Affordable Housing

Q: Why doesn’t the market produce enough affordable housing where people want it?

The Answer

"Affordable housing is a term used to describe dwelling units whose total housing costs are deemed "affordable" to those that have a median income. Although the term is often applied to rental housing that is within the financial means of those in the lower income ranges of a geographical area, the concept is applicable to both renters and purchasers in all income ranges." (wikipedia

"The generally accepted definition of affordability is for a household to pay no more than 30 percent of its annual income on housing. Families who pay more than 30 percent of their income for housing are considered cost burdened and may have difficulty affording necessities such as food, clothing, transportation and medical care. An estimated 12 million renter and homeowner households now pay more then 50 percent of their annual incomes for housing, and a family with one full-time worker earning the minimum wage cannot afford the local fair-market rent for a two-bedroom apartment anywhere in the United States. The lack of affordable housing is a significant hardship for low-income households preventing them from meeting their other basic needs, such as nutrition and healthcare, or saving for their future and that of their families. " (HUD)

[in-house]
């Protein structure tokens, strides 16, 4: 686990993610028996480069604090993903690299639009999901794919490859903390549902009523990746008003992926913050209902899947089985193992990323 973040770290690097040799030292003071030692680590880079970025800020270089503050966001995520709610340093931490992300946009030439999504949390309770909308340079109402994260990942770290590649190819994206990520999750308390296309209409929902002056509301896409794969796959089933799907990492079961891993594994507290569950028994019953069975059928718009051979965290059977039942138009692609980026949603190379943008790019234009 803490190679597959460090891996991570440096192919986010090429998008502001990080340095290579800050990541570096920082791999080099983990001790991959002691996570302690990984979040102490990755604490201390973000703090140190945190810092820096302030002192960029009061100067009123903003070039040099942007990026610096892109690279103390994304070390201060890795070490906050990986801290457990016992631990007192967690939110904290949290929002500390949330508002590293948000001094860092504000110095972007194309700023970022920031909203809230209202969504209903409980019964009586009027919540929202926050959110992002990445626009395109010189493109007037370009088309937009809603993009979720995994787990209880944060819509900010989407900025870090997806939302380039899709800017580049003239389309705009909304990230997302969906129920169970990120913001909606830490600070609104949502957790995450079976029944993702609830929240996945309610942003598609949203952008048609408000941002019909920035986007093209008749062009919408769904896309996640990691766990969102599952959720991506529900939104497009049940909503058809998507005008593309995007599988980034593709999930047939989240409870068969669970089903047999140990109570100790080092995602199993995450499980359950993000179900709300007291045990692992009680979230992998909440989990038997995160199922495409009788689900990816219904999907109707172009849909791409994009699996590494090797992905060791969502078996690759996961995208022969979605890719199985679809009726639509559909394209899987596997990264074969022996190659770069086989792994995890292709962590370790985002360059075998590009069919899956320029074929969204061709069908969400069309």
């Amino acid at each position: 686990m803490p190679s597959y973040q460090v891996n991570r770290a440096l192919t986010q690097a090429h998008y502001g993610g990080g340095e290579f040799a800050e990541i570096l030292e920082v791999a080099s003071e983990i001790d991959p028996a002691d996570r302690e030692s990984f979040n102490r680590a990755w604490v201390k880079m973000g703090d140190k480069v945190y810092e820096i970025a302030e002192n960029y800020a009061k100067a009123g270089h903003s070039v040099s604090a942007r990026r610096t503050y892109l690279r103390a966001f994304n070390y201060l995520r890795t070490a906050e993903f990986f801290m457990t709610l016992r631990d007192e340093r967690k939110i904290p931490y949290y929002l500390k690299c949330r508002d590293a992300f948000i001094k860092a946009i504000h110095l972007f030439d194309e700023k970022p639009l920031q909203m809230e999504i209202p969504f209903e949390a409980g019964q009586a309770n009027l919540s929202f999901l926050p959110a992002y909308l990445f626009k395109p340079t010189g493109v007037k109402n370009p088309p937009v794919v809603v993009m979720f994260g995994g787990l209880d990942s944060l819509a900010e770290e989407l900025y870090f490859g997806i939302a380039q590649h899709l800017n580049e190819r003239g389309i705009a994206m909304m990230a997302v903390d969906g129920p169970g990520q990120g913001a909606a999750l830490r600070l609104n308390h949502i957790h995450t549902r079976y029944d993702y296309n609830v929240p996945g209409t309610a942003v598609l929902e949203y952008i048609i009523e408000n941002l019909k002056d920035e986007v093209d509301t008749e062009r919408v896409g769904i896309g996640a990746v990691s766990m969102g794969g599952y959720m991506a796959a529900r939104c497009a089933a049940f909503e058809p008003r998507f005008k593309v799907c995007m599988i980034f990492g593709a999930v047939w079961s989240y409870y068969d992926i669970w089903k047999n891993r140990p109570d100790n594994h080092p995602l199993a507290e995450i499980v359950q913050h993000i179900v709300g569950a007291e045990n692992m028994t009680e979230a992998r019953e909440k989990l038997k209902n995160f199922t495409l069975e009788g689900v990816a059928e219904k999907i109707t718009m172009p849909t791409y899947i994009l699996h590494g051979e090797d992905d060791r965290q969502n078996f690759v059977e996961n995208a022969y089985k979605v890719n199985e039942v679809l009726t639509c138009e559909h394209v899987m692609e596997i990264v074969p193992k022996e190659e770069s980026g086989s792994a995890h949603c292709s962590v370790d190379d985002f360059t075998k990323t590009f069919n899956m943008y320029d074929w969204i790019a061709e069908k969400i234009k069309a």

Community Land Trust

"Community Land Trusts are, perhaps, one of the most effective means of ensuring
permanent affordability of resident ownership simply because the trust maintains
ownership of the land. The objective of a CLT is to acquire land and make it available
to individual families, cooperatives and others through longterm leases up to 99
years.
While the leaseholders do not hold title to the land, they may own the buildings
or housing units/structures on the land." (HUD)

"A community land trust is a nonprofit corporation which acquires and manages land on behalf of the residents of a place-based community, while preserving affordability and preventing foreclosures for any housing located upon its land." Wikipedia

Additional Characteristics

"Since 1992, the defining features of the CLT model in the United States have been enshrined in federal law (Section 212, Housing and Community Development Act of 1992). There is considerable variation among the hundreds of organizations that call themselves a community land trust, but ten key features are to be found in most of them." more from Wikipedia...

OPAL

OPAL CLT

Let's End Homelessness Now - Watch and find out how: